Devils stun Delta, 8-5
DELTA — Down goes Delta. Down goes Delta.
Eagle Valley baseball got one of its biggest wins in years, taking down Delta, 8-5, on the road on Tuesday afternoon.
The Devils had lost 12 straight to the Panthers, dating back to April 11, 2008.
“It’s amazing,” catcher Eric Boyd said. “It feels great to beat them after the last few years. We showed energy and that we were able to come together as a team.”
Eagle Valley (5-3 overall and 2-0 in the Slope) served notice that Tuesday would be different by hanging a five-spot on Delta in the top of the second.
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“It’s huge to get up early,” Devils skipper Jesse Meryhew said. “It gives you an opportunity to stay aggressive. It also took a lot of pressure off the hitters. Put the ball in play and good things will happen.”
Touch em all, Eric
That’s a general baseball axiom, which Meryhew has adopted. The skipper has many.
“Coach always talks about how a big inning starts with an error, a walk, getting hit by a pitch,” pitcher and first baseman Wade Ticer said.
Ticer took one for the team to start the second. Boyd followed with what he thought was a routine fly to left. Then he saw the Panthers left fielder stop and look up and heard first-base coach Paul Sabo say, “Touch ’em all.”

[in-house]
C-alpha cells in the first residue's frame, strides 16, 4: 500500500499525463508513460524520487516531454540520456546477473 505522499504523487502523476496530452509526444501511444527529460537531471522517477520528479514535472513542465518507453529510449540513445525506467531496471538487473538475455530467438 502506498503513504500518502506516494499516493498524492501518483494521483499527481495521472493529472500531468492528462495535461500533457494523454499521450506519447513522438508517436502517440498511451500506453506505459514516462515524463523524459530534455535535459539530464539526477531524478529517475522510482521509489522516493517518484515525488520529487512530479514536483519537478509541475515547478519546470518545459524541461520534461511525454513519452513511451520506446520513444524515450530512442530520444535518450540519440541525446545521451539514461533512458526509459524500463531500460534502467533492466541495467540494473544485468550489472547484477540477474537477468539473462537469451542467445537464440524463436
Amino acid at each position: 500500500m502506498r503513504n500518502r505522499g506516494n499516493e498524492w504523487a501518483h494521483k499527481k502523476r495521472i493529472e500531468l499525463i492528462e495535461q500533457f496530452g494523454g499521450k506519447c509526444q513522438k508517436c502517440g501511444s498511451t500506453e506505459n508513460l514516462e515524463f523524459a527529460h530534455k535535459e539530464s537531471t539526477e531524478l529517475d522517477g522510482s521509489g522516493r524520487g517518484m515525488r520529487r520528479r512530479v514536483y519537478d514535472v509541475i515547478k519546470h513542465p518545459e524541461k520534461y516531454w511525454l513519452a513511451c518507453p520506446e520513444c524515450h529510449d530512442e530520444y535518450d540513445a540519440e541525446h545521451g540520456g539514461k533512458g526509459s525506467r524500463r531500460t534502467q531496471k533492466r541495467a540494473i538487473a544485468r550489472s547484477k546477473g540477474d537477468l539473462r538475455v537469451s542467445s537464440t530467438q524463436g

While it wasn’t a walk-off like Joe Carter in the 1993 World Series, it was the beginning of big things for the Devils.
Connor McCanless followed with a triple. Kyle Williams knocked him home. Sug Ellsworth followed with another single and then Harrison Stevens cleared the bases with a double and the Devils had a 5-0 lead.
Ticer, who started the game and would go 6 1⁄3 innings, had a cushion and used it nicely, stifling the Panthers with a liberally applied changeup. Delta was aggressive at the plate and mixing speeds kept its hitters off balance.
A Williams sacrifice fly and a Ticer single and another Garrett Martin sac fly added Eagle Valley runs in the third, fourth and seventh innings, and those were good things. Delta did not go down easily.
Here comes the deuce
Ticer gave way to Ellsworth in the seventh and he struck out the last two batters with a steady diet of fastballs with one notable exception. With two strikes on the last batter, Ellsworth went to the deuce down and away. Boyd didn’t get the third strike cleanly, but came up with the clutch block, keeping the ball in front of him. Boyd gathered it up and fired over to first, where Ticer was waiting, and the Devils had the big win.
“It put the exclamation point on things,” Ellsworth said. “The team jumped up and was pumped.”
While most baseball seasons are marathons, seasons in the High Country are sprints, as Meryhew often says. The Devils host Summit for a doubleheader on Saturday at Nolan Field. Lest anyone in the Devils dugout get complacent, the Tigers swept a pair at Rifle last weekend.
Sports Editor Chris Freud can be reached at 970-748-2934, email@example.com and @cfreud.
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Jeff Shiffrin, with his wife, Eileen, made the Vail area their home decades ago, and together raised Mikaela and Taylor Shiffrin, who was a member of the two-time NCAA Champion University of Denver Ski Team.